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Frankie, Backstage PDF Print E-mail

Reviewed By Mark Dundas Wood


The title character in Daniel Roberts' "Frankie" could be said to live a life of quiet desperation, except that he gets a bit noisy sometimes.

Overweight, nerdy, and generally disagreeable, the post-adolescent Frankie (Aaron Munoz) lives with his mother (Andrea Gallo) and stepfather (Anthony Patellis) in Cherry Hill, N.J., and works at a supermarket called Superfeast. Though he seems to accept his lot -- with a few bitter grumbles -- Frankie really wishes to make his mark in life. His stepfather has taken him to see Broadway's "The Phantom of the Opera" and Frankie understandably identifies with the Phantom -- like himself, an unlovely, misunderstood outcast.

At Superfeast, Frankie falls in with bad company: his bughouse supervisor, Mr. Angelini (Davis Hall), and his sexy co-worker Virginia (Kristina Klebe). These two are part of a secret militia plotting to blow up the Superfeast come Independence Day. They enlist Frankie in their cause in the role of suicide bomber.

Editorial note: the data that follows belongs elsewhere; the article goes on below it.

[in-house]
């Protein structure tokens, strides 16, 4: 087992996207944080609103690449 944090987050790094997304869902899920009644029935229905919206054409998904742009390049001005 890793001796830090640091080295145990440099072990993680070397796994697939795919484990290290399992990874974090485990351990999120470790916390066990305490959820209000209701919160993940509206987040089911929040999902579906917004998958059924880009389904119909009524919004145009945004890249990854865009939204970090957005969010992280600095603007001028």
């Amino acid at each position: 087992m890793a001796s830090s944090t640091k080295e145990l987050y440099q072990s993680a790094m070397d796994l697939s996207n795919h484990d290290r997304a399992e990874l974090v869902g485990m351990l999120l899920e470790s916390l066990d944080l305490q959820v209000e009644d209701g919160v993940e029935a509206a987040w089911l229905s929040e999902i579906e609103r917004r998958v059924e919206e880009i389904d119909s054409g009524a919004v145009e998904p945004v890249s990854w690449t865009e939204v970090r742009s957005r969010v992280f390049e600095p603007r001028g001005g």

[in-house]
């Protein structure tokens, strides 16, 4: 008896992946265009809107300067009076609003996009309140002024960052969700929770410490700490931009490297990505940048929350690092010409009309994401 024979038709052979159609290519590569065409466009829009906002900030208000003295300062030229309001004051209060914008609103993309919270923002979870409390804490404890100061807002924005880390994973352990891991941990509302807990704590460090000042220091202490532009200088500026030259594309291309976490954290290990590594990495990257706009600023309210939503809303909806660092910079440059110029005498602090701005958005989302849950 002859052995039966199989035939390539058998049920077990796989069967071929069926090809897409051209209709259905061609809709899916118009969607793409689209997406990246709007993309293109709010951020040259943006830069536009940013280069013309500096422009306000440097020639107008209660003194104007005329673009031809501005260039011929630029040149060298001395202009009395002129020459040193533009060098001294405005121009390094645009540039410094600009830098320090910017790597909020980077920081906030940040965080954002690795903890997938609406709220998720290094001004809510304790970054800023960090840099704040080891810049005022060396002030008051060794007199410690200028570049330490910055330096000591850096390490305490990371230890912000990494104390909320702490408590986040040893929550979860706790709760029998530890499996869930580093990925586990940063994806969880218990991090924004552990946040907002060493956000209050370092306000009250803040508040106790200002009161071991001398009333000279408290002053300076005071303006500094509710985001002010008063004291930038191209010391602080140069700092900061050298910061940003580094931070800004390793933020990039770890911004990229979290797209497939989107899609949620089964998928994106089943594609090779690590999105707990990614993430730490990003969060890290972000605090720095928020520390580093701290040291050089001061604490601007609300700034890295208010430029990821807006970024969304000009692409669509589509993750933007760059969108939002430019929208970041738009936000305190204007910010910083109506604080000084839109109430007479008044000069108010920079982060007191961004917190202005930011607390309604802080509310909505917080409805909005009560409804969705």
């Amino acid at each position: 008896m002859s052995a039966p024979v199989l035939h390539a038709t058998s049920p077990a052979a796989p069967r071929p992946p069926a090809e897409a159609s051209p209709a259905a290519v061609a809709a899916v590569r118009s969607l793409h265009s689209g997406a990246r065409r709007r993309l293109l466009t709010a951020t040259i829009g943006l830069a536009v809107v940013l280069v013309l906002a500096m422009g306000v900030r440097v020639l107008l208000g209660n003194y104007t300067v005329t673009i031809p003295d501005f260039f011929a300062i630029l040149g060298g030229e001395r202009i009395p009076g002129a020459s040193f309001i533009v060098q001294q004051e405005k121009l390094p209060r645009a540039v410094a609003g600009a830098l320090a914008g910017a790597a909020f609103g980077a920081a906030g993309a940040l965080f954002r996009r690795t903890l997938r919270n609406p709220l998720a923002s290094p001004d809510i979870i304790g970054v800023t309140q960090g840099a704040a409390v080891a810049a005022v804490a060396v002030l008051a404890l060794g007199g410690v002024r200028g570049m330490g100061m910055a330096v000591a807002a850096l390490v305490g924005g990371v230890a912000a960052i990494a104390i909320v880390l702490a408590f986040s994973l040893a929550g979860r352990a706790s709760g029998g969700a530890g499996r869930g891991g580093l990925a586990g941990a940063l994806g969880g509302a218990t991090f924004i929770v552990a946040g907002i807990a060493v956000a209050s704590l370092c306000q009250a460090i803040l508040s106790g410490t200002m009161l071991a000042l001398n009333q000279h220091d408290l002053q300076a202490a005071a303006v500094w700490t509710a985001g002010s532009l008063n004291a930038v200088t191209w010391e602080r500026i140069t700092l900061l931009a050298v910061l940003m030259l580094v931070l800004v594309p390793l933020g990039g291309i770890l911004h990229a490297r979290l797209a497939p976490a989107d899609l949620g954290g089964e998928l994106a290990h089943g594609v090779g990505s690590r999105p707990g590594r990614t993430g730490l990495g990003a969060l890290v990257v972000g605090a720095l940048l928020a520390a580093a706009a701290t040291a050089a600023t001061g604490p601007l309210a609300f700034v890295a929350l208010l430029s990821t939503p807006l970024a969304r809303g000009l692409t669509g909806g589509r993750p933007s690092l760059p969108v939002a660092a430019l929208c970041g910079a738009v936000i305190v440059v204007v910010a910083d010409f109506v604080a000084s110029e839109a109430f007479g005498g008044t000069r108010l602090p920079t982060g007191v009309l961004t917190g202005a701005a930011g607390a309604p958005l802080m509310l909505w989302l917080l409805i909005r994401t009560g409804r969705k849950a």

Roberts and director Alex Lippard are dealing with timely and important material here, of course. Like certain young terrorists in the Middle East, Frankie stands to gain more by counting on promises about the joys of the hereafter than by continuing his earthly life.

The play seems at points to be a serious, even realistic exploration of Frankie's plight. At other moments it's a scathing caricature, mocking the unspeakable haplessness of these wretched New Jerseyites.

Most of the actors deliver solid, watchable performances. Hall plays Angelini with just the right unhinged pomposity. And Gallo is fine as the feisty, pragmatic mother gazing on her mess of a son, eyes filled with both love and weary resignation.

Then there's Munoz, who manages to make Frankie -- someone you wouldn't want to spend time with in real life -- sympathetic if not exactly engaging.